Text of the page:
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39 of 39 people found the following review helpful
5.0 out of 5 stars Possibly the Best Book on Developer Startups Ever Written
I'm a programmer. I really love writing software, both personally and professionally. I've always wanted to start my own software business, but have never had the willpower in myself to make it happen.

Rob's book has totally changed that.

This book is an excellent resource for any developer who wants to start their own business. I feel like Rob was...
Published on October 15, 2010 by Randall Degges

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16 of 25 people found the following review helpful
3.0 out of 5 stars Good for niche products, not otherwise
As some other reviewers stated, most of the advice in this book boils down to:

1) You're not Facebook, so stop dreaming and find a niche market for your product. Advertise using niche keywords, in niche magazines, etc.

2) Outsource tasks that aren't worth your time. If you're worth $50 an hour, a Virtual Assistant at $6/hour is more...
Published on December 8, 2011 by Yoraf Shiraz


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39 of 39 people found the following review helpful
5.0 out of 5 stars Possibly the Best Book on Developer Startups Ever Written, October 15, 2010
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This review is from: Start Small, Stay Small: A Developer's Guide to Launching a Startup (Kindle Edition)
I'm a programmer. I really love writing software, both personally and professionally. I've always wanted to start my own software business, but have never had the willpower in myself to make it happen.

Rob's book has totally changed that.

This book is an excellent resource for any developer who wants to start their own business. I feel like Rob was writing directly to me when he wrote this, as he answers my questions one at a time in order, and leaves me wondering nothing.

The book contains practical advice for planning your business, starting it, marketing it, and running with it post-launch. It also discusses what to do once you've grown your business (do you want to automate it? sell it?).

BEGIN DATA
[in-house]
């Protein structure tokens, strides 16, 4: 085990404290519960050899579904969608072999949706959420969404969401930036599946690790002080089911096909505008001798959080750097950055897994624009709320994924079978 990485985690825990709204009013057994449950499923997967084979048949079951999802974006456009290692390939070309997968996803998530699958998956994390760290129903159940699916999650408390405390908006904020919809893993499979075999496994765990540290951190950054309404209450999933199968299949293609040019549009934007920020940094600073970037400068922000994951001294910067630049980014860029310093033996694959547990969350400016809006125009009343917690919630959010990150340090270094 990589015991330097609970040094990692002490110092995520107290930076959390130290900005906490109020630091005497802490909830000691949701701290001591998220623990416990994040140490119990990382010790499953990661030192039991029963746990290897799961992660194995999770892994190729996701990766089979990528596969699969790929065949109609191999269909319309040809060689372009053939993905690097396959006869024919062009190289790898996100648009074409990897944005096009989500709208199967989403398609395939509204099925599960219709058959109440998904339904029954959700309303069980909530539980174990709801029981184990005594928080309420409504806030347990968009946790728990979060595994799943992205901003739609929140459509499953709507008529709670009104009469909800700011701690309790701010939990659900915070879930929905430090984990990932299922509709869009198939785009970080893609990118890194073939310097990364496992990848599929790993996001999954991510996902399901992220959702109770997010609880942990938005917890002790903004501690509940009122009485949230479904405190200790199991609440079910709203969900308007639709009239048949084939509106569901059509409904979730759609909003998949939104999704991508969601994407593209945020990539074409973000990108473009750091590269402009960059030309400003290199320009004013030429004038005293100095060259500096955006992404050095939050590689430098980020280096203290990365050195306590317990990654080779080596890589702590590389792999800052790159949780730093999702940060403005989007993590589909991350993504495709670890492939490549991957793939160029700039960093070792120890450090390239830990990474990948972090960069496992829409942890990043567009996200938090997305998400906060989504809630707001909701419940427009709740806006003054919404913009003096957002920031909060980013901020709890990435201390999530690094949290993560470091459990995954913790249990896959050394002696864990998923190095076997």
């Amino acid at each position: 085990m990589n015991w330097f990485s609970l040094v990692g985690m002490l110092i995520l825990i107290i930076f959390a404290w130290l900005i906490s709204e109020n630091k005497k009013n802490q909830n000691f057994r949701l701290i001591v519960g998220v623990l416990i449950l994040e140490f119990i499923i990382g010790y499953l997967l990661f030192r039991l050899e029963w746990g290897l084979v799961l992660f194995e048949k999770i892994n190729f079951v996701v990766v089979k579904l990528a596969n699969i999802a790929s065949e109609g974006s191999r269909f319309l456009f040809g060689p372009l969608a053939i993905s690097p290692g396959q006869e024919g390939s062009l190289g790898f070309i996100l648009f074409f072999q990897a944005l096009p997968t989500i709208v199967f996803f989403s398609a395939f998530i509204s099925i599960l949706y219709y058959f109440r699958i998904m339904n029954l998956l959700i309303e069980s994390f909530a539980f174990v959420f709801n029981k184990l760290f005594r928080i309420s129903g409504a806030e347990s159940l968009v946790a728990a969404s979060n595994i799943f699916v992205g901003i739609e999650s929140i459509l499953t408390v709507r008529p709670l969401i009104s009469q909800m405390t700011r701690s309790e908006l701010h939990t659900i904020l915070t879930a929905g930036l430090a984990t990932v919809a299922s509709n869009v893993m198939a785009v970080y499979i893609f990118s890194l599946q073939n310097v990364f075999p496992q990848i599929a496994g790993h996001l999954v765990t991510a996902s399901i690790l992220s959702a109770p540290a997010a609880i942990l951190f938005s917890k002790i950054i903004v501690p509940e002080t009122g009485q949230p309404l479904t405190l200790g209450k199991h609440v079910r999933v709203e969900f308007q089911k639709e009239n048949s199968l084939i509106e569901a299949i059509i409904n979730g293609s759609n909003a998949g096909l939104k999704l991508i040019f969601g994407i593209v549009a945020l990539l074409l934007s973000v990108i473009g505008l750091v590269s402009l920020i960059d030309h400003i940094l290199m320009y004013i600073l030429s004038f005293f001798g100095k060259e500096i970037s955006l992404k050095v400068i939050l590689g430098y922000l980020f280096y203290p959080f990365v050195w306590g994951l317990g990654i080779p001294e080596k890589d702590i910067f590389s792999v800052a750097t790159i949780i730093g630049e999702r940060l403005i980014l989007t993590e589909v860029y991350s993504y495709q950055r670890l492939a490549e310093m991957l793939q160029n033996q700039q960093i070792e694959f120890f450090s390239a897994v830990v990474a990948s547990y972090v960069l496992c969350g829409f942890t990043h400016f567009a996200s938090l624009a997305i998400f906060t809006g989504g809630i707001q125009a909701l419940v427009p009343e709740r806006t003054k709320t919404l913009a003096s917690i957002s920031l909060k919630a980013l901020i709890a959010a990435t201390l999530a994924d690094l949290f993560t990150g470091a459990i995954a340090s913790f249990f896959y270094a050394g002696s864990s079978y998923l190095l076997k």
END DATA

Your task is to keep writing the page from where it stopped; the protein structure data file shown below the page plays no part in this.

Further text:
After reading Rob's book, I couldn't help but feel empowered. The practical, logical advice presented in this book is a great tool for any programmer who wants to start their own business. Follow these principles, use your skill set, and you can't go wrong.

Rob, if you're reading this, thanks for writing this book.
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20 of 20 people found the following review helpful
4.0 out of 5 stars To all developers: stop developing, November 15, 2010
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The main thing I got from the book: stop writing code.

The author explains in a convincing way why an Internet startup is not about coding but about founding a great niche, building a product that executes at a plateau and make it run automatically. And repeat this proces to be serial startup founder. Nr 1 lesson: Out-source your manual tasks to virtual assistants.

The book goes into depth, how to build sustainable traffic for your website and how to validate your businessplan before spending months building.

The book is written in a blog-like reader friendly style. Short paragraphs and without unneccessary fluff.
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14 of 14 people found the following review helpful
5.0 out of 5 stars A Must Read For Getting Your Software Product Started Strong, June 24, 2010
If you've ever looked into turning a software idea into a viable product, this book is a great guide. Clear and simple descriptions with a little humor mixed in make it easy to turn a few pages into action items. You'll read through once to know what you are in for and then use the book as a constant reference to keep you moving in the right direction. This book won't tell you what the right decision for your product is, but it will help force you to ask yourself good questions to make decisions with better information. With so many unknowns in launching your own product, it makes it a little less scary to have a simple blueprint to follow to make sure you stay focused, spend your time wisely, and don't miss important facets to make your product successful. Even if you decide to wait on launching your own product, the advise in the book will be helpful as a consultant, employee, and even in your life outside of work.
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7 of 7 people found the following review helpful
5.0 out of 5 stars Move from developer to entrepreneur the realistic way, June 24, 2010
By 
Phil Derksen (Fresno, CA, United States) - See all my reviews
(REAL NAME)   
This book goes against the common thinking that you have to build the next big web app, receive millions of dollars in funding, and then get bought out by Google. Instead of an all-or-nothing approach, Rob describes from his real-world experiences how a portfolio of niche software products and websites added up can allow you to make a great living doing what you love. As developers, many ways of how we think are challenged, but make sense when focusing on profit and freeing up time. Emphasize marketing before product development. Test a market before investing too much on building. Outsource to virtual assistants and possibly other developers. Rob has around 10 products at any given time himself, each with their own unique situations on how they were built, bought and/or managed, and he uses them as case studies throughout the book. If you're like me you'll be taking tons of notes and referencing the myriad of links and resources it has as you start building out your software ideas.
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5 of 5 people found the following review helpful
5.0 out of 5 stars Very practical and worth it's price in ideas alone, February 14, 2011